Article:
The benefits of stretching either before or after exercise are beyond dispute. Particularly for athletes and regular gym-goers, it is our legs that are powering a lot of our movements. It will pay off in dividends if we properly care for them, strengthen them, and recover them.
From running to jumping to squatting a heavy barbell, we rely on the powerful muscles of our upper legs for maximum performance. One of the important and strong muscles in our legs are the hamstrings. Running from our glutes all the way down the back of our thighs to our knees, the hamstrings are a critical muscle group that power the locomotion of simply walking to picking up our groceries off the floor.
The hamstrings are made up of four separate muscles: the Biceps femoris long head, Biceps femoris short head, Semitendinosus, and the Semimembranosus. These muscles help our knees extend, our hips flex, and our legs straighten.
For those who exercise, the hamstrings can get stiff due to wear and tear, so it’s vital to keep them flexible. A great addition to traditional hamstrings stretches is the resistance band. By incorporating it into your routine, you can get an even deeper burn in this muscle group that’ll help prevent injury and keep you warmed up for whatever activity you choose to perform in your active lifestyle.
The banded hamstring stretch is a classic stretch that you have most likely performed yourself if you are an athlete or at least seen someone doing it at the gym. All you need for this stretch is a resistance band. We recommend using a medium-tension band versus a thick tension band or really light one.
First things first, you will lie on your back on the floor. Raise one foot into the air while leaving the other one fully extended on the floor. Then, take the band and loop it around the foot that is in the air while holding on to the sides of the band with both hands.
Using your hands, pull the band towards your body and feel the resulting stretch throughout your hamstring. Depending on the tightness of your hamstrings, this might be a really intense feeling. Use your breath to sink into the stretch and try your best not to force or crank anything.
We recommend holding the pose for at least one minute. Once you have completed the stretch on one side, return your leg to the ground and then switch sides. Hold for the same amount of time on the other side. You can complete multiple sets of this if you feel like your body needs it.
Because this muscle group is so essential in our daily movements, hamstring injuries can unfortunately be quite common. That’s just another reason why it is so important to do hamstring exercises to strengthen them as well as stretch them out and help stay loose and limber. If you’ve ever struggled with hamstring tightness or a hamstring strain, you surely know this feeling well.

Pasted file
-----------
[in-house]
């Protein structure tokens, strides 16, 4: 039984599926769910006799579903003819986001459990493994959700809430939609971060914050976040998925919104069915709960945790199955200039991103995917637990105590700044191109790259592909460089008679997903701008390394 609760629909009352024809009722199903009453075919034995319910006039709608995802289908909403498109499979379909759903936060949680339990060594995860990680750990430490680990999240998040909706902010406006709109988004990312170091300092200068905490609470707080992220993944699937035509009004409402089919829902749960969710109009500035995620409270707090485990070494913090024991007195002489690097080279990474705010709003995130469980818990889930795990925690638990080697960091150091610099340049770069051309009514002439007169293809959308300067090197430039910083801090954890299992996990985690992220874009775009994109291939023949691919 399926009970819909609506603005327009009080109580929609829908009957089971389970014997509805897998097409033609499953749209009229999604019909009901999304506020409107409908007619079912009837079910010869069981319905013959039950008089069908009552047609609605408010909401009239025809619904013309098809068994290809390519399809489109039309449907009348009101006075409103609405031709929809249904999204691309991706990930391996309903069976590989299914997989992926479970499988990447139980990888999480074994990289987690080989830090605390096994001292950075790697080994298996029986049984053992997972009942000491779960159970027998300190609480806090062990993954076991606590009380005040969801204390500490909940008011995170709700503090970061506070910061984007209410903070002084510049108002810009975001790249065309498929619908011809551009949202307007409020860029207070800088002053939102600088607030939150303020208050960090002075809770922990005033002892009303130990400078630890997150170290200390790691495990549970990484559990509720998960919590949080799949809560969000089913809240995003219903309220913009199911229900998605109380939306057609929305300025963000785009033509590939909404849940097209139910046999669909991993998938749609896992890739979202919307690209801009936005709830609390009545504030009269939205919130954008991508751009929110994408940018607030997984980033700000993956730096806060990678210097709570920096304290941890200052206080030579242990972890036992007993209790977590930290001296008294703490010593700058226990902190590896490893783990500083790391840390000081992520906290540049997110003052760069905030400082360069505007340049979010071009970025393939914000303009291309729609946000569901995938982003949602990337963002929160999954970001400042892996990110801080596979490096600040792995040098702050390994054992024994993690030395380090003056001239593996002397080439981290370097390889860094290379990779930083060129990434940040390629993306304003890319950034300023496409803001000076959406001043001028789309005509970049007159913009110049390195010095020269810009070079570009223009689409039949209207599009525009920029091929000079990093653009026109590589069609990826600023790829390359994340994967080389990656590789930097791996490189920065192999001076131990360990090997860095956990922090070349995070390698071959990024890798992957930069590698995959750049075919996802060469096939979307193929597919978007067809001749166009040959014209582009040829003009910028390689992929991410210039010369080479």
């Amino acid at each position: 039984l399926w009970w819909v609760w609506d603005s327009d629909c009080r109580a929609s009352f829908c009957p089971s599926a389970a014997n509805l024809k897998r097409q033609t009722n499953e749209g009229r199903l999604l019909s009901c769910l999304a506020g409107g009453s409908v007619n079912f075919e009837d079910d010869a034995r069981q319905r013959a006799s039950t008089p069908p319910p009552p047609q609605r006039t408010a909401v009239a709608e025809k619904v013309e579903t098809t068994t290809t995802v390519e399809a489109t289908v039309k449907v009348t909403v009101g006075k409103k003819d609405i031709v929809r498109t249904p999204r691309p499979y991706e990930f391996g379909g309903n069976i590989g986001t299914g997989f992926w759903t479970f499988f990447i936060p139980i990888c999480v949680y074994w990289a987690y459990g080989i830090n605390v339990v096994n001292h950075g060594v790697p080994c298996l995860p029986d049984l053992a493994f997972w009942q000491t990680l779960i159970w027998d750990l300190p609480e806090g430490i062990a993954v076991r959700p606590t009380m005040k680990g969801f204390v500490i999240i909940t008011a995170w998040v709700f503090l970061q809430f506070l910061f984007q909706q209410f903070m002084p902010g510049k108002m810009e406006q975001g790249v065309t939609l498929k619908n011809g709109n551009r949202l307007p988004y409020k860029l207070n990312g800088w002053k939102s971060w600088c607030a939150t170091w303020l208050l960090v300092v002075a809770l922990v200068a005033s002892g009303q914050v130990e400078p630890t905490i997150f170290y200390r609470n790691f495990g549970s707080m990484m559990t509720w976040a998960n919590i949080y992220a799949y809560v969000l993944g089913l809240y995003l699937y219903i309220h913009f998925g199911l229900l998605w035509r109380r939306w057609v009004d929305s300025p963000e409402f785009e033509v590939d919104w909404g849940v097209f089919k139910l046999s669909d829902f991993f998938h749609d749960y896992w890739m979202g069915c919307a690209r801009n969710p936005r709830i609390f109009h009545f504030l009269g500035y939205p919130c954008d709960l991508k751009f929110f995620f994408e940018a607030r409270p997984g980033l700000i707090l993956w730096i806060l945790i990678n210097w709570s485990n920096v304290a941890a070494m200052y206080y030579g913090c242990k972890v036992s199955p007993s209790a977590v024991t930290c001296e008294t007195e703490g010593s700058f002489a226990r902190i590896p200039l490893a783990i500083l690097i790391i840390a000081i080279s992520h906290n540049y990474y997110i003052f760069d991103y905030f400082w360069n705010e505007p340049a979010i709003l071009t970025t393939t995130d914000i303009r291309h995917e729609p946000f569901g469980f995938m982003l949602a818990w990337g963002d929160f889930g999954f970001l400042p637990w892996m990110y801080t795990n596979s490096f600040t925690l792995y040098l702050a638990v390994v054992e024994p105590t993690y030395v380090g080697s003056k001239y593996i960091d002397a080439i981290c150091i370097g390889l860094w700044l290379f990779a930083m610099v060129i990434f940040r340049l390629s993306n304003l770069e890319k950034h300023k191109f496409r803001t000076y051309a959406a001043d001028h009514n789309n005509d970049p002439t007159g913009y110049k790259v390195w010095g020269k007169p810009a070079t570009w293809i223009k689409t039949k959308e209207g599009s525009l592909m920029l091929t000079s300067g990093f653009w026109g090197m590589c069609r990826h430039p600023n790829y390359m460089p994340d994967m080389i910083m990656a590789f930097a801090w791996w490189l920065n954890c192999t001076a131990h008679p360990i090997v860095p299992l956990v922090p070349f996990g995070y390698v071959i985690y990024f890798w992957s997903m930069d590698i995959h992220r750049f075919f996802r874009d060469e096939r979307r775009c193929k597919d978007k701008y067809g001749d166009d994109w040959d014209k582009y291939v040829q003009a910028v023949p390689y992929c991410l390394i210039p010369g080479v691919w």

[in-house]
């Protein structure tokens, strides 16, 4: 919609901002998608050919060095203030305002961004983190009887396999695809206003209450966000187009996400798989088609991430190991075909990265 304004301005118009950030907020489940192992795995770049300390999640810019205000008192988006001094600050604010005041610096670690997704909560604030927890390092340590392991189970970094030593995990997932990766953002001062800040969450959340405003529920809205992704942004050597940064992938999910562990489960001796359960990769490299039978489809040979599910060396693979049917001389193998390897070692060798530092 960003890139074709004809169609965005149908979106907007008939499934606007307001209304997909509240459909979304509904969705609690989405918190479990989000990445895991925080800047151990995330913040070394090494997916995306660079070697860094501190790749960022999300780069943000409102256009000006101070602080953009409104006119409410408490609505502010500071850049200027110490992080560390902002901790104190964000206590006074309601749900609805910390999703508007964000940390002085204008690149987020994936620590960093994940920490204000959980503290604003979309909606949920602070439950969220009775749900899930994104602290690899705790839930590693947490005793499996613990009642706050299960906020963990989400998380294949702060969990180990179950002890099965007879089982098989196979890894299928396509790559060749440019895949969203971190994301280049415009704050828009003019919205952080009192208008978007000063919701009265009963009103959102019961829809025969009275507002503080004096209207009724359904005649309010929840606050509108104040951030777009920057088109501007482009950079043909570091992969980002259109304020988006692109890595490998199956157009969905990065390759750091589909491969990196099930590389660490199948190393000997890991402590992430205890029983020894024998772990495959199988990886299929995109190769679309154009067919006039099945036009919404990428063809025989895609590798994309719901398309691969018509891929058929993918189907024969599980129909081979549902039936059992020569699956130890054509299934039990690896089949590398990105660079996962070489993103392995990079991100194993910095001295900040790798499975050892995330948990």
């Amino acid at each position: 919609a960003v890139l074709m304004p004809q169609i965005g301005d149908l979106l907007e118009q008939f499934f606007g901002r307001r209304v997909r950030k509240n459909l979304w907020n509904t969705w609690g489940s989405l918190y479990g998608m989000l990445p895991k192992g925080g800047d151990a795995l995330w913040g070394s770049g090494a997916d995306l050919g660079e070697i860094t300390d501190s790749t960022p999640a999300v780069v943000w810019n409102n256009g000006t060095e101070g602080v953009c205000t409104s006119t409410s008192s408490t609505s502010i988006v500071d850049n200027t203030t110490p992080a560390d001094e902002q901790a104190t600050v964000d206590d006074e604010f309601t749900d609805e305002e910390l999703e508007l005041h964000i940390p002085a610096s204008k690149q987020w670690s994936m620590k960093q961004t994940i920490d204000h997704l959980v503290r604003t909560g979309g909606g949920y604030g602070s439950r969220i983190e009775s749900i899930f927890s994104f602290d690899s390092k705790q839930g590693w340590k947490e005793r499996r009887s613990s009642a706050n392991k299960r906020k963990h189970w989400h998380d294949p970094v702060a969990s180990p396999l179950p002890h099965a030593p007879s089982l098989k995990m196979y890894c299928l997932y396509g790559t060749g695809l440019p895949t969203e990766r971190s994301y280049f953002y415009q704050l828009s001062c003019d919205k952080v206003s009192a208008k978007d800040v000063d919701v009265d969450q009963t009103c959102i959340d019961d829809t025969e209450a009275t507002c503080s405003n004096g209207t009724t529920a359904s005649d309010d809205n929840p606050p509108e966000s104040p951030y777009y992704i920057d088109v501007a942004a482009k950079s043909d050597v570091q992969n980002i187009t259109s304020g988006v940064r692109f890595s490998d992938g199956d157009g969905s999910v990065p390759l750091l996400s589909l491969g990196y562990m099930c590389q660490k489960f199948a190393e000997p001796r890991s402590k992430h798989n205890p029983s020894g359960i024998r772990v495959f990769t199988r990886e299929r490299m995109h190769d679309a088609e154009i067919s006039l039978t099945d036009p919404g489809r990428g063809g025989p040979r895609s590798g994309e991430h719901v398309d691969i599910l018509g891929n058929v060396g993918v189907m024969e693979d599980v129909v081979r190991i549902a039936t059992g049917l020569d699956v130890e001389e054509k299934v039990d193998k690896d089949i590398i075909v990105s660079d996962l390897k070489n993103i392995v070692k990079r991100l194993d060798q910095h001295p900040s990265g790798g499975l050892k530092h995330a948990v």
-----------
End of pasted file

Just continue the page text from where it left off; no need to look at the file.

Of course, stretching your hamstrings will help keep that muscle group pain-free. But did you also know that hamstring stretches might also help keep your lower back pain-free as well? Tight hamstrings can restrict the movement of the pelvis which could in turn affect the lower back.
This restriction in the pelvis can also negatively impact your posture. Keeping your hamstrings flexible through a consistent stretching routine can allow the pelvis to stay loose and help you stand and sit up straighter throughout the day. Regularly stretching the hamstrings will also improve your overall flexibility and improve your range of motion in the hip. It may even help prevent injuries to the muscle.
If you’re reading this article and worrying that you might not be able to do this stretch because you don’t have access to a band, please don’t worry. There are other ways to perform this without a band, but we do recommend getting one when possible. They have multiple uses for both stretching and exercising!
If you don’t have a band, you can perform this stretch by using a towel. All you have to do is swap the towel in for the band and use it in the same way to pull your foot and leg closer to your body.
This stretch can be quite intense. If it feels too much for you and your current ability level, try keeping your knee bent as much as you deem necessary. The more extended your knee is, the deeper the hamstring stretch will be. Modulate the intensity of the stretch by bending your knee.
It’s important to not try to push too much into this stretch as you could easily strain your muscles. Try to keep the intensity or deepness of this stretch at a moderate level.
Lie on your back on a comfortable mat or section of the floor, with your legs extended out and your heels on the floor. Keep your lower back and head flat against the ground.
Loop one end of the resistance band around your foot. You can even use a towel if you don’t have a band.
While keeping your non-banded leg flat, use your hands to pull the band and your foot upwards a close to your head as possible. Keep your leg extended and your knee locked. You should feel a deep burn in the back of your leg where your hamstrings are located.
Hold this stretch for 30-60 seconds, then alternate for your other leg.
Perform a good stretch for each leg 3 times.